Preussen represented the apex of commercial sail

The interesting article by A.M. Neyer about the switch from hemp to steel rigging ("How wire replaced fiber rope for rigging," Issue No. 84) mentions the steel sailing ship Preussen as an ultimate example of the use of steel rigging aboard a sailing ship. The example is appropriate, and much more could be said about the use of steel in this great ship.

I believe the description of the loss of Preussen given in the article is not exactly accurate, however. Preussen was indeed lost following a collision with a steamer in the English Channel, but she did not sink after the collision. Her bowsprit and foremast were heavily damaged, and her anchors were made useless. The damage to her rig made her unmanageable so that she ran aground near Dover. Attempts to re-float her failed. According to one account, it was the steamer that caused the collision that sank.

The noted mariner and author Alan Villiers sailed in steel ships and wrote extensively about them. Some of the books in which he discusses Preussen and others are The Way of a Ship, The War with Cape Horn, The Set of the Sails, and Men, Ships and the Sea.

Preussen was one of the largest steel sailing ships operated by the firm of Ferdinand Laeisz of Hamburg for commerce between the west coast of South America and Europe by way of Cape Horn early in the 20th century. They carried nitrate from Chile and Peru to Europe for fertilizer and for the German chemical industry, and carried general cargo outbound. The ships of this line all had names beginning with "P" and were familiarly called "P-ships." Several of the P-ships were steel, four-masted barques. Laeisz also owned one five-masted barque, Potosi, about the same size as the five-masted, ship-rigged Preussen.

Some of the other P-ships were Pamir, Passat, Pitlochry, Peking, and Parma. These ships successfully competed with steam ships on long voyages until Allied naval supremacy in World War I cut off German ocean commerce. The firm of Laeisz tried to revive commercial sail around Cape Horn after World War I. By World War II, however, the struggling sail trade was dead. A few of the P-ships continued in use after the war as training ships.

These great vessels incorporated several improvements in addition to steel hulls, steel masts and yards, and steel standing and running rigging. They were equipped with brace winches invented by the Scottish shipmaster J.C.B. Jarvis. Jarvis brace winches greatly reduced one of the most laborious tasks in sailing a square-rigged ship: the work of bracing yards around when tacking and wearing ship.

In ships without brace winches, tacking and wearing would be an all-hands task, with gangs of men hauling on numerous tackles to swing the yards around. Aboard ships with brace winches, each mast had its own brace winch. Each winch had multiple drums, one for each yard leading to opposite ends of the same drum. The drums were suitably geared together, sized, and tapered so that a few sailors turning cranks could swing all the yards of that mast at one time, with the yards ending up in correct relationship with each other. This was an enormous savings in manpower, as well as a considerable safety improvement. As a result, the large P-ships could operate with rather small crews. According to Villiers, Potosi had a crew of 44, and the crew size of Preussen was probably similar. Furthermore, the on-duty watch could handle the work of bracing the yards, allowing the off-duty watch to remain asleep.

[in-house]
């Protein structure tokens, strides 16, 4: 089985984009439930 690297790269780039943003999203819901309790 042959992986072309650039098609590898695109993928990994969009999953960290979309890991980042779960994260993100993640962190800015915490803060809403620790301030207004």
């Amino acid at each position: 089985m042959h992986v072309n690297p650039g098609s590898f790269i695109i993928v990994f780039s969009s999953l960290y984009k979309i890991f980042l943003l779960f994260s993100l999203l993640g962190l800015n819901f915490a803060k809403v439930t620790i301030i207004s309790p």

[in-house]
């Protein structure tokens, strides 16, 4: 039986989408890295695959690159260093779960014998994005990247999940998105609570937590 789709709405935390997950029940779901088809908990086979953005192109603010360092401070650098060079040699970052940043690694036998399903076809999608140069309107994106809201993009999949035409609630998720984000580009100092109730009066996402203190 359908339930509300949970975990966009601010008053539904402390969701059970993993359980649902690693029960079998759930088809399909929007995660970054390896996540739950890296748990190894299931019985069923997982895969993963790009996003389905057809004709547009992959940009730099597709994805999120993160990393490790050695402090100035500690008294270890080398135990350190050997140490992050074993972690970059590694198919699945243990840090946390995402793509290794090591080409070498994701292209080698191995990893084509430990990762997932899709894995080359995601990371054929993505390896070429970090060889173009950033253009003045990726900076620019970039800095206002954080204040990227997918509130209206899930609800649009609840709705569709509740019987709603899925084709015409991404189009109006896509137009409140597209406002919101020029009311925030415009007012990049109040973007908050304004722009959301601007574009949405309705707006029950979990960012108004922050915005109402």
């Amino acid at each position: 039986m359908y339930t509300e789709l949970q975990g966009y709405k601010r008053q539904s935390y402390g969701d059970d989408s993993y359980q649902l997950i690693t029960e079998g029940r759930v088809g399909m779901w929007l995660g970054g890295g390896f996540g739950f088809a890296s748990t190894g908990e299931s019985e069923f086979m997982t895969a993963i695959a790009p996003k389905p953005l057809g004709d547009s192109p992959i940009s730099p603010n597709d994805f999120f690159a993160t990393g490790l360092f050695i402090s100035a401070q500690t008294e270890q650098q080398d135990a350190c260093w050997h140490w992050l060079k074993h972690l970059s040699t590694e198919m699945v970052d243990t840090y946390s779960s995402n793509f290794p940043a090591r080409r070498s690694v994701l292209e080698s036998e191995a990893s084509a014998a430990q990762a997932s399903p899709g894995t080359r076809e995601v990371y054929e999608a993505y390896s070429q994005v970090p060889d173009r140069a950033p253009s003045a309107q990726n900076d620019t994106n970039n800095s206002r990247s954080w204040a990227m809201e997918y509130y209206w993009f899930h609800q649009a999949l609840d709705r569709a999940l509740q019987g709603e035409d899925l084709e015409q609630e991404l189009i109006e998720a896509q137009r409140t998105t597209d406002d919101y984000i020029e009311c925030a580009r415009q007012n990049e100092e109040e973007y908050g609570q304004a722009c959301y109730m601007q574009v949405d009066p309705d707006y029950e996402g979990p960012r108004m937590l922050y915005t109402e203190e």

The use of steel spars, running rigging, and standing rigging helped the performance of brace winches. The low-stretch properties of steel compared to hemp meant there was much less flexing of the rig, so that the brace winches could more accurately set the trim of the yards.

These vessels were remarkably powerful and efficient. They were built to stand up and sail to windward in the strongest Cape Horn gales. Potosi could sustain speeds of more than 17 knots in strong winds. Capt. Robert Hilgendorf had command of Potosi for 10 years, during which time his average speed made good was more than seven knots on his many round-trip voyages between the English Channel and the west coast of South America. These trips included passing through the doldrums and around Cape Horn.

These were pure sailing ships and were not equipped with engines for either propulsion or sail handling. Laeisz believed an engine and its fuel would compromise sailing performance, would take up space that could otherwise be used for cargo, would be costly to operate and maintain, and would not be of use on the long voyages around Cape Horn. Some other firms operated large sailing ships with auxiliary engines on voyages around the Horn, but their economic performance was poor.

Alan Villiers stated, justifiably, that the great steel P-ships represented the highest development of commercial sail. They were much larger than the famous clipper ships of the 19th century, had longer useful lives, and, of course, could carry much more cargo. The clippers were the ultimate development of wooden ships with hemp rigging; the use of steel for hull, spars, rigging, and deck machinery made possible the much greater size and power of the P-ships.

William Collins is a Coast Guard-licensed captain, retired Naval officer, and engineer.

By Ocean Navigator